Know the signs and symptoms! In the early stages of lung cancer, symptoms do not usually manifest – this is because the lungs do not have a significant amount of pain receptors. Many early lung cancers are diagnosed as an incidental finding with a test for a different purpose. But when they do appear, knowing the warning signs of lung cancer may allow you to get screened earlier. Finding lung cancer early allows for more personalized treatment options, with a much better success rate. Having one of the following symptoms of lung cancer is generally not a cause for worry, but if you experience multiple symptoms for an extended amount of time, it’s time to see your doctor.
Symptom: Persistent Cough
Your body induces itself to cough in order to protect any particles from entering your airways and the lungs. A cough that doesn’t go away or worsens into a chronic cough, is one of the most common symptoms of lung cancer. If you are coughing up blood or rust-colored spit/phlegm, see your doctor immediately.
Symptom: Shortness of Breath
Shortness of breath could also be a sign of lung cancer. If a lung cancer tumor is blocking a major airway, it could cause shortness of breath. Sometimes fluid in the lungs can make breathing difficult and this could also be a sign of lung cancer. See your doctor if you have shortness of breath that concerns you.
Has your voice changed? Does it sound raspy? Are you hoarse? Has anyone pointed out that your voice sounds high-pitched? Vocal cords create sound by vibrating open and closed, but lung cancer can affect the nerve that triggers this movement. These changes in your voice could indicate lung cancer. But hoarseness or any changes in your voice are also commonly associated with many other conditions, such as laryngitis. You should make an appointment with your doctor to have any changes in your voice checked out.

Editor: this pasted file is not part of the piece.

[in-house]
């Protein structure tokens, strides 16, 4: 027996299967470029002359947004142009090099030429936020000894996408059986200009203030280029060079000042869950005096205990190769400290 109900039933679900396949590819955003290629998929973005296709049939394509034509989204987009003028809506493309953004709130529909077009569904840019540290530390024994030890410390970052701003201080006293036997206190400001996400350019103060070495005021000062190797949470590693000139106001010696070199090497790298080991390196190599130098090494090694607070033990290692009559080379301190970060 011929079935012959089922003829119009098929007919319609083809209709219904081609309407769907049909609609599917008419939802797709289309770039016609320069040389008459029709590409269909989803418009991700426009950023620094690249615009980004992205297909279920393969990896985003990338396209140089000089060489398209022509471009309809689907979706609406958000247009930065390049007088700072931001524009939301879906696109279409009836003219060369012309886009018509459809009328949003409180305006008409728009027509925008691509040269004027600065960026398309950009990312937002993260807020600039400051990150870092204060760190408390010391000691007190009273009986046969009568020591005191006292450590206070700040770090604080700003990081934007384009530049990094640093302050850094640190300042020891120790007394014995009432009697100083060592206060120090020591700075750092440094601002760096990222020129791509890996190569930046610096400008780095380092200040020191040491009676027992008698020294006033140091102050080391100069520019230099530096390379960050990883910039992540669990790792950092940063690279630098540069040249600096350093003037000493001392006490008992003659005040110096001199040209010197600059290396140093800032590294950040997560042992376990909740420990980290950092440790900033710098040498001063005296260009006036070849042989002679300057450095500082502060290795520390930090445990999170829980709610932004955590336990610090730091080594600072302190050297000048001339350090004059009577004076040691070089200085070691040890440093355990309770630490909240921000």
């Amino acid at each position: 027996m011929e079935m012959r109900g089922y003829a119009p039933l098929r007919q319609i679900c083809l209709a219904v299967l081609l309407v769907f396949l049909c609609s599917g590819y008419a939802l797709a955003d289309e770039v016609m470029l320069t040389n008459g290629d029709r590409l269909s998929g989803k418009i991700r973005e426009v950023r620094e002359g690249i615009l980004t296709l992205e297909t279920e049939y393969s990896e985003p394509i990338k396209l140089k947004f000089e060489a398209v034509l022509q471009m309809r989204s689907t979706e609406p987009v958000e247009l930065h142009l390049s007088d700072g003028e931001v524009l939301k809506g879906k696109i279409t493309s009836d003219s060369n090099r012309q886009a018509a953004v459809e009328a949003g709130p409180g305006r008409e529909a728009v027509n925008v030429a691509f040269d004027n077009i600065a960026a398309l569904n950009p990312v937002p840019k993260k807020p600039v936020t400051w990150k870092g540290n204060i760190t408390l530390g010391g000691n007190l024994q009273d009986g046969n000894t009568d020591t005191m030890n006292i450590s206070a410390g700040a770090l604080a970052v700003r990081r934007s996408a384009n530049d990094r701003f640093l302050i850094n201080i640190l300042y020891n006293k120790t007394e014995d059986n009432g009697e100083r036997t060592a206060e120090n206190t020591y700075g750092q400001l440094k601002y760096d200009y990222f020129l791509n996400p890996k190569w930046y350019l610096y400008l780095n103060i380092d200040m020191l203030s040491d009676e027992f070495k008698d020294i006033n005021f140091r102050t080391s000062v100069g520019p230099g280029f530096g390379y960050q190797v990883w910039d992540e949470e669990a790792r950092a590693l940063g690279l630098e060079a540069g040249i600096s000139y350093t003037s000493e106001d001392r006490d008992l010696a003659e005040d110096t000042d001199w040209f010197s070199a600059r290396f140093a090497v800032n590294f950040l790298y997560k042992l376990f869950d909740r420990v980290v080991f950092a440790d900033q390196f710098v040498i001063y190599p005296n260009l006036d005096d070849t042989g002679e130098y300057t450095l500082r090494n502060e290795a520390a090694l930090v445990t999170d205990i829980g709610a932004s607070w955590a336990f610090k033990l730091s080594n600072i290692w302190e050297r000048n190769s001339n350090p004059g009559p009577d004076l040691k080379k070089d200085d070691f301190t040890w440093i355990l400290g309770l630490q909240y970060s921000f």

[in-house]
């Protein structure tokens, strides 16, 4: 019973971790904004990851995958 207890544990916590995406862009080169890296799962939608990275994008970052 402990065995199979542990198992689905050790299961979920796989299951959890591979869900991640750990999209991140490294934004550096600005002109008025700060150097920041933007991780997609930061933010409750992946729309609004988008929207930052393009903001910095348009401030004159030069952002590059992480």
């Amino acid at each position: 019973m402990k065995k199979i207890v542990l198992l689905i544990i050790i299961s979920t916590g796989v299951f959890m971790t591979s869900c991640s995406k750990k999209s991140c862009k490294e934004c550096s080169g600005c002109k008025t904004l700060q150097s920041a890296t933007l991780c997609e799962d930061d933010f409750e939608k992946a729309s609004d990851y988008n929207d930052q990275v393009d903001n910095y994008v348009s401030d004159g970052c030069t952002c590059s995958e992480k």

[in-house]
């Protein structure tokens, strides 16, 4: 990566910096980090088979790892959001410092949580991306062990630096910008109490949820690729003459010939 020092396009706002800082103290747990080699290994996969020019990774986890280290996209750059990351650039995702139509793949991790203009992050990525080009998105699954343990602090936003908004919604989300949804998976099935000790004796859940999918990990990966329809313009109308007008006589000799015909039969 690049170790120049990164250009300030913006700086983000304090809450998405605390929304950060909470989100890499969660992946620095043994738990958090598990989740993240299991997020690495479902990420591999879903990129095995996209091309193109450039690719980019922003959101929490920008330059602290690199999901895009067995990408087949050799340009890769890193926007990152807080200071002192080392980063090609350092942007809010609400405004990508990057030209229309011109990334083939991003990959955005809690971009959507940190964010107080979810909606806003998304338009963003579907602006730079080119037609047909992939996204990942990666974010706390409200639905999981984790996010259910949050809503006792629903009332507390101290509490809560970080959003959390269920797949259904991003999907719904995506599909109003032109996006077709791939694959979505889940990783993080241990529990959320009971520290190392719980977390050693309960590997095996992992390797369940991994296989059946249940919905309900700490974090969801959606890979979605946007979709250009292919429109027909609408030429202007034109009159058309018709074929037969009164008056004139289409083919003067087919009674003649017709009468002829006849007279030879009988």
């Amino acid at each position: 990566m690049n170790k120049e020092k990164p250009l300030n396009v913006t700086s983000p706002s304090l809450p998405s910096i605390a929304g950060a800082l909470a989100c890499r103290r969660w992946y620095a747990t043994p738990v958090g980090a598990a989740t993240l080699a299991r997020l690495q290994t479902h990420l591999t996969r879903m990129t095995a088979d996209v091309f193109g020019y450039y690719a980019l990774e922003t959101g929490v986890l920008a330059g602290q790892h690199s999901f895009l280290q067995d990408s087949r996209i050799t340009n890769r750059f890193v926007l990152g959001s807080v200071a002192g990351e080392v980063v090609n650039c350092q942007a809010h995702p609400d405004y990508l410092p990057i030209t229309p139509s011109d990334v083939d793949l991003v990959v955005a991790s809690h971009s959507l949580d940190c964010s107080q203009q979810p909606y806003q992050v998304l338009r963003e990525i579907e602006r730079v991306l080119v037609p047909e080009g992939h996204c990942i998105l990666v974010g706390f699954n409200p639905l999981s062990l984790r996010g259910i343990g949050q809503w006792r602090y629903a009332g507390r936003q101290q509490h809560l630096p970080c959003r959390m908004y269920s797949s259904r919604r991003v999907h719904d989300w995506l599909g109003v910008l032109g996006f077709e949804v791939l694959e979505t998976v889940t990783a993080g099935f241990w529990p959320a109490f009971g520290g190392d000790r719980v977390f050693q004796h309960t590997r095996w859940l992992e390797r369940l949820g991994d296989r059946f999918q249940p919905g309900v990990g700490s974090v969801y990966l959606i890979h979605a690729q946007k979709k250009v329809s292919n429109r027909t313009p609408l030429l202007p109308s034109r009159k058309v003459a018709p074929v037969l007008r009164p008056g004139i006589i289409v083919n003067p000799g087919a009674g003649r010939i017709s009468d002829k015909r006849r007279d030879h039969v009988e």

Symptom: Bronchitis, Pneumonia, or Emphysema
Chronic bronchitis, pneumonia, or emphysema that doesn’t go away or that keeps coming back could be a sign of lung cancer, and according to studies, the conditions may be highly related. If you have symptoms of bronchitis or pneumonia, such as a cough, shortness of breath, slight fever and chills and chest discomfort, see your doctor for treatment as soon as possible.
Symptom: Chest Pain
If you have pain in your chest, it could indicate that there are blockages in your lungs, such as tumors, enlarged lymph nodes, or fluid buildup. Take note if the chest pain often is worse when you breathe deeply, cough or laugh. Pay attention to whether the pain is sharp, dull, constant or intermittent. See your doctor if you have chest pain that gets worse when breathing deeply, coughing or laughing.
Symptom: Unexplained Weight Loss
Have you lost weight for no reason? One of the first signs of cancer, including lung cancer, is unexplained weight loss. This may be due to cancer cells diverting energy from food away from normal metabolic processes and toward their own unchecked cell growth. If you have lost 10 pounds or more and you haven’t been trying, see your doctor immediately.
Symptom: Bone Pain
Have you been experiencing mysterious aches and pains? It may be difficult to distinguish between bone and muscle pain, but take note if your pain increases: with movement, at night, or while lying on your back. Lung cancer less commonly causes pain in the shoulders, arms, and neck. Bone pain as a result of lung cancer may be caused by metastasis into the bones, especially the spine, pelvis, and upper bones of the arms and legs.
Make an appointment with your doctor
whenever you have symptoms
that concern you.
Get this printable 7 Questions to Ask Your Doctor to take to your next appointment.